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Days are getting shorter, but not for long

By Skip Rigney

We are headed toward the shortest day of the year, also known as the winter solstice. Not just us, but everyone north of the equator experiences their shortest period of daylight on Friday, December 21st. Of course, that also means we’re in for our longest night of the year.

The exact duration of daylight depends on how far north of the equator you are. Folks in Prudhoe Bay on the northern coast of Alaska haven’t seen the sun since it slipped below the horizon at 12:59 PM on November 24th. It won’t be back until January 19th. That’s not to say that it’s continuously pitch black dark there. The sun is lurking just below the horizon for a few hours each day providing the northern Alaskans and their Arctic neighbors a short dose of daily twilight.

Northern residents of the lower 48 states don’t have to deal with that sort of daylight deprivation, but midwinter days are still noticeably shorter than ours. For example, people in Seattle, Washington, will have to make do with 8 hours and 25 minutes of daylight this Friday.

In contrast, Picayune will have 10 hours and 10 minutes of daylight on Friday, which is the same for all locations at Picayune’s latitude (distance north of the equator).

On Saturday we will have a few seconds more daylight. That daily increase will accelerate as we get closer to the spring equinox on March 20th. By February each new day will have a couple of minutes more daylight than the day before.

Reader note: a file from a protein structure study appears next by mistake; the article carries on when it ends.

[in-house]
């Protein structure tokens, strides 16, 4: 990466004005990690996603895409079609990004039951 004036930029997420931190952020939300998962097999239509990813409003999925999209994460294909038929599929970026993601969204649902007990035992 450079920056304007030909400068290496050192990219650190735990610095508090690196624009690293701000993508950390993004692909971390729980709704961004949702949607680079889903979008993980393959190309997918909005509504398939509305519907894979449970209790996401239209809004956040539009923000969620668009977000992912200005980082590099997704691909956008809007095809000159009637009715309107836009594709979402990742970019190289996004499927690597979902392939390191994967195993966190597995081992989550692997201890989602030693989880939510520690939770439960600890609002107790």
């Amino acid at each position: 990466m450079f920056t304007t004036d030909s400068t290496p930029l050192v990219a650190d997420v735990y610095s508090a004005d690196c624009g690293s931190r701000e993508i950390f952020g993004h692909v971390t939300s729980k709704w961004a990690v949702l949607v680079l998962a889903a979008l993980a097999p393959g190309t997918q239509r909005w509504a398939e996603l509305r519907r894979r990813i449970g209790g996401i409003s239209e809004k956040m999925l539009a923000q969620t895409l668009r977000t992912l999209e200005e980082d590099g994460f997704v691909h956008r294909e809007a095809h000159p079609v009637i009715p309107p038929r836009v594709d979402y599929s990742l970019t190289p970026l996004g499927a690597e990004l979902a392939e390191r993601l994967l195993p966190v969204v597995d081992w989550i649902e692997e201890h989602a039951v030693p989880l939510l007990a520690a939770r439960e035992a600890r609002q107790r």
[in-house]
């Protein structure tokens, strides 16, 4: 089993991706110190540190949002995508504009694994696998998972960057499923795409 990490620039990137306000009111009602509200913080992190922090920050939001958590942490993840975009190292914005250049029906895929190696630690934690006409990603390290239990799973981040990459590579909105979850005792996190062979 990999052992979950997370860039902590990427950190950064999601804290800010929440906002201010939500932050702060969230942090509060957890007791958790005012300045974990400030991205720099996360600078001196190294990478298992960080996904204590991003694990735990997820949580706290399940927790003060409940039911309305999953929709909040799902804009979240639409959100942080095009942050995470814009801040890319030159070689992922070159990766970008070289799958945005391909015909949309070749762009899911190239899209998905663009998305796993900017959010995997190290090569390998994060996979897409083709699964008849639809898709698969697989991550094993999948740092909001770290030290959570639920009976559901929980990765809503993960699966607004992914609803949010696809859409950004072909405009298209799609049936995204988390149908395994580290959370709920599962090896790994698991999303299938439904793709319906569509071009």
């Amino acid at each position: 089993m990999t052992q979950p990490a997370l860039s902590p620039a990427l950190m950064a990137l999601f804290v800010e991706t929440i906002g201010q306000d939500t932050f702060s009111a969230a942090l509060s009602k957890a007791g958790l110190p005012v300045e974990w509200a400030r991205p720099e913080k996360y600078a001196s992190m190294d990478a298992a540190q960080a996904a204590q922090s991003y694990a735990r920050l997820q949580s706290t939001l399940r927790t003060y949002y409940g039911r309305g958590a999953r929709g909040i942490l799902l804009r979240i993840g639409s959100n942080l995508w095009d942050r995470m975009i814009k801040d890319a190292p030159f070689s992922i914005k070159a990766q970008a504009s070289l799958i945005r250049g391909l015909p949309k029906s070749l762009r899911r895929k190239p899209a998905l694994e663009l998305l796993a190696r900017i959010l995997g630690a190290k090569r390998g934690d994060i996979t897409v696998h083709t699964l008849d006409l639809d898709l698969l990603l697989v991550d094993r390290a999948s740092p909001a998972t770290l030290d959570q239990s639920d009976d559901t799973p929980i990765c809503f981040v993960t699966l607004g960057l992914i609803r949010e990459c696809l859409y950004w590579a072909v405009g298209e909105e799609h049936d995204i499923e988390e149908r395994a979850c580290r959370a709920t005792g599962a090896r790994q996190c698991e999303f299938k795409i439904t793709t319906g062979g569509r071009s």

These changes in the amount of daylight we get each day are due to the earth being tilted on its axis at an angle of about 23 degrees. As the earth orbits the sun, those of us north of the equator are tilted the farthest away from the sun in December and the most toward the sun in June.

The resulting changes in the amount of daylight, in conjunction with the changing angle of the sun’s rays hitting the earth, are the reasons for the seasons.

You might expect the winter solstice, the shortest day of the year, to also be the day with the latest sunrise and the earliest sunset. Not true. Sunset throughout this week will actually be several minutes later than it was during the last week of November and the first part of December.

Strangely, even though it is by just a few minutes, our earliest sunset occurs in December a couple of weeks before the winter solstice. Our latest sunrise occurs in early January a couple of weeks after the winter solstice.

A full explanation would take an entire column, so suffice it to say that this offset is related to the interplay between two factors. The first is the earth’s tilt. The second is the fact that the earth’s orbit around the sun is an ellipse with the distance between the sun and the earth changing throughout the year.

Even though our days will be getting longer and the sun higher in the sky after this Friday, winter is just getting started. Poplarville’s historical records show that our temperatures can fall into the teens anytime from December through early March.